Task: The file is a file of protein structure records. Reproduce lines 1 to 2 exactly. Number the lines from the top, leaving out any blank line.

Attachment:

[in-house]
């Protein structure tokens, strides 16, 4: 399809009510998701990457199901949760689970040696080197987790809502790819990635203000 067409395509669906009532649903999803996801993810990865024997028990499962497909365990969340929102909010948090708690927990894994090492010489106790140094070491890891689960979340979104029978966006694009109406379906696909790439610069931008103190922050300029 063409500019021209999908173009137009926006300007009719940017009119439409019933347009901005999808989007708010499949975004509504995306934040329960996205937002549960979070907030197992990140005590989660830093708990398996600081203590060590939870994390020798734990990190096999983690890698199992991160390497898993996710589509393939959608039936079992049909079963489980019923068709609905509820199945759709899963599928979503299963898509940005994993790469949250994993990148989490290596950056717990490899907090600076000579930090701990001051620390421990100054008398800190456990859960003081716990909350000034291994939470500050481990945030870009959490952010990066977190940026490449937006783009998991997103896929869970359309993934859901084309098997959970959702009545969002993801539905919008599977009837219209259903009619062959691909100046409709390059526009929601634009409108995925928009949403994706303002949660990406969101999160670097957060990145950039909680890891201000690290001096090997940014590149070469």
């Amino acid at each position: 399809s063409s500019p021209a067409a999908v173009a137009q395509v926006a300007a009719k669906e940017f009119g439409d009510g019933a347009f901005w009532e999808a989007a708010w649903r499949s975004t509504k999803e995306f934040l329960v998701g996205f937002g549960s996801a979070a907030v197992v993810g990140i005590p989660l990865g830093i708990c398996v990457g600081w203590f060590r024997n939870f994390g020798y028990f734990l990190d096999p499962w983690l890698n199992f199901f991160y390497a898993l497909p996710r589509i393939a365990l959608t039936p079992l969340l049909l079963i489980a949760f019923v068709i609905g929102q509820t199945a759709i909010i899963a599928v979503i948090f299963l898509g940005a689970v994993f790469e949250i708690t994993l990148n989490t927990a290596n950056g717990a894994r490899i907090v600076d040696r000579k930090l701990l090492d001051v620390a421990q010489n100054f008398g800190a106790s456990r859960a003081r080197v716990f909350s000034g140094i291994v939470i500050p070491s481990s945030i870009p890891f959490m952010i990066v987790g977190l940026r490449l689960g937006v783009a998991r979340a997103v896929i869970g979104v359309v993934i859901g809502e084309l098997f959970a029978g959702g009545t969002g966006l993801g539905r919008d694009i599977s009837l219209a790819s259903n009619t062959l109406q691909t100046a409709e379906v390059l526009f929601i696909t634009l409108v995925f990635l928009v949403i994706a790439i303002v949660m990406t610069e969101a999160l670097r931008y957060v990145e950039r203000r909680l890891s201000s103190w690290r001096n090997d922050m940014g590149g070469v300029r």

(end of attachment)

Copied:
[in-house]
């Protein structure tokens, strides 16, 4: 399809009510998701990457199901949760689970040696080197987790809502790819990635203000 067409395509669906009532649903999803996801993810990865024997028990499962497909365990969340929102909010948090708690927990894994090492010489106790140094070491890891689960979340979104029978966006694009109406379906696909790439610069931008103190922050300029 063409500019021209999908173009137009926006300007009719940017009119439409019933347009901005999808989007708010499949975004509504995306934040329960996205937002549960979070907030197992990140005590989660830093708990398996600081203590060590939870994390020798734990990190096999983690890698199992991160390497898993996710589509393939959608039936079992049909079963489980019923068709609905509820199945759709899963599928979503299963898509940005994993790469949250994993990148989490290596950056717990490899907090600076000579930090701990001051620390421990100054008398800190456990859960003081716990909350000034291994939470500050481990945030870009959490952010990066977190940026490449937006783009998991997103896929869970359309993934859901084309098997959970959702009545969002993801539905919008599977009837219209259903009619062959691909100046409709390059526009929601634009409108995925928009949403994706303002949660990406969101999160670097957060990145950039909680890891201000690290001096090997940014590149070469």